Venkataramana Rao, J.
1. This second appeal arises out of a suit instituted by the plaintiff for damages for an alleged libel in a letter dated 4th February, 1929, addressed by the defendant as President of the Taluk Board, Penukonda, to the Secretary to Government, Local Self-Government Department, Madras. On a summons to produce the said letter, the Government sent it in a sealed cover and pleaded privilege under Section 124 of the Indian Evidence Act. Both the Courts upheld the privilege. The plaintiff then sought to let in evidence of the contents of the letter by filing Ex. A which purports to be a copy of the said letter containing the initials of the defendant. This document was produced from the office of the Taluk Board as a summons for production in a criminal case and it was sought to be made use of for the purpose of this case by the plaintiff. Both the lower Courts took the view that as the original could not be admitted in evidence on the ground of privilege, no secondary evidence of its contents could be given and therefore declined to rely on Ex. A and dismissed the suit as there was no evidence before the Court of the alleged libel.
2. Mr. Ranganadha Aiyar on behalf of the plaintiff does not dispute the proposition that where the original of a document could not be admitted in evidence on the ground of privilege no secondary evidence of its contents can be given; but he argues that Ex. A itself is the original as it contains the initials of the defendant. For this purpose he relies on Section 62 of the Indian Evidence Act, Section 62, Explanation 2 of the Act runs thus:
Where a number of documents are all made by one uniform process, as in the case of printing, lithography, photography, each is primary evidence of the contents of the rest; but, where they are all copies of a common original, they are not primary evidence of the contents of the original.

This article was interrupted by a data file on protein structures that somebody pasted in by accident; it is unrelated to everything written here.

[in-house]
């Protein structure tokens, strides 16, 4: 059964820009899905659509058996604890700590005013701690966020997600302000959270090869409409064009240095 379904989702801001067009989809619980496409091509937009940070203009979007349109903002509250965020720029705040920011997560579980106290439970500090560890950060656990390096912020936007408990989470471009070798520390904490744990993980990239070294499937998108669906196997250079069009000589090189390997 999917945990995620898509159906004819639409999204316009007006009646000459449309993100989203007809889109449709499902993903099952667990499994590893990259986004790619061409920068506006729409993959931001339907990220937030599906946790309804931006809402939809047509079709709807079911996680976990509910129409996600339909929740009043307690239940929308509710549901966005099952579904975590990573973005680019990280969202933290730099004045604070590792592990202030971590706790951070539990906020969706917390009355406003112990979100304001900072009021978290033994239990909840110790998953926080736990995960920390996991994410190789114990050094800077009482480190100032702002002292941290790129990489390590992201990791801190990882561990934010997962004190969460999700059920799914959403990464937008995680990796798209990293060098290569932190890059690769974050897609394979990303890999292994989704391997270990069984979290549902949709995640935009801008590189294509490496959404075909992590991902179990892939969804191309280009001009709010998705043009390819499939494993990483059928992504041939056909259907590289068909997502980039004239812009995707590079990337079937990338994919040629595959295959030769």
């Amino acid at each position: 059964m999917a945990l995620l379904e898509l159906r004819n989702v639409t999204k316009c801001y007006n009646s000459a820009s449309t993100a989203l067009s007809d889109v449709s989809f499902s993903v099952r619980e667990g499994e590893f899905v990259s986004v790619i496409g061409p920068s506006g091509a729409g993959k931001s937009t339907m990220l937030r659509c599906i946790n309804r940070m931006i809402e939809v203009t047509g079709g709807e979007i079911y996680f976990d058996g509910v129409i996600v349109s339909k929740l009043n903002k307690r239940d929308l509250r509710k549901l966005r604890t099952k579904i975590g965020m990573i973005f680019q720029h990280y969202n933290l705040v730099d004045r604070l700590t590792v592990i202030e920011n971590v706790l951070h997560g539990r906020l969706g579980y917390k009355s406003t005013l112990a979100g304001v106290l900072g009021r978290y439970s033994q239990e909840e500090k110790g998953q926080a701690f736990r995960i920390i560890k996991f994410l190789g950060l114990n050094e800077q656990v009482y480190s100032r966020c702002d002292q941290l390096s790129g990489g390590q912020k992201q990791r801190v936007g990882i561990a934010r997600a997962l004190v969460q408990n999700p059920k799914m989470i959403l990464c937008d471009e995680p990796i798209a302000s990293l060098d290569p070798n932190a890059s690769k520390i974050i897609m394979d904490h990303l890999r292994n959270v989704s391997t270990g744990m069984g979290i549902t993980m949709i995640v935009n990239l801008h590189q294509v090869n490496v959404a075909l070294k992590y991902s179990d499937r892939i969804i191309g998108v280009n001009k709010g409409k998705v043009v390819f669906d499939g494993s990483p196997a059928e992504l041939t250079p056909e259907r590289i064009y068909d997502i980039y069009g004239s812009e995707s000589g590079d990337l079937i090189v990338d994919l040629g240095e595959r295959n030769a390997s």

3. The contention is that Ex. A and the letter sent to the Government were all made by one uniform process, namely, by typing on a type machine, and as it contains the initials of the
4. President, Ex. A itself is also the original. It seems to me that this contention proceeds on a misapprehension of the said explanation. It is no doubt true that the contents of both the letter addressed to the Government and Ex. A were made by one uniform process, namely, typing but without the signature of the President they cannot constitute a letter and therefore a document within the meaning of the said explanation. It is after the contents of the letter had been typed that the defendant signed the document which was addressed to the Government and then initialled Ex. A, which was kept in the Taluk Board Office. Therefore the signature on the document addressed to the Government and the initials on Ex. A could not be said to have been made by one uniform process. The whole document with the signature must have been made by one uniform process within the meaning of the explanation which is not the case here. The document that was sent to the Government must be treated as the original as it constitutes the communication between the parties, that is, the defendant and, the Government and it is clear from the plaint that what is complained of is the communication contained in that letter. I must therefore overrule the contention of Mr. Ranganadha Aiyar.
5. I fail to see why the plaintiff has involved himself in this litigation, as on a reading of the entire letter it seems to me there is nothing libellous against him. It is unnecessary to give a decision on this matter in the view I have taken of the admissibility of Ex. A.
6. In the result, the second appeal fails and is dismissed with costs. Leave refused.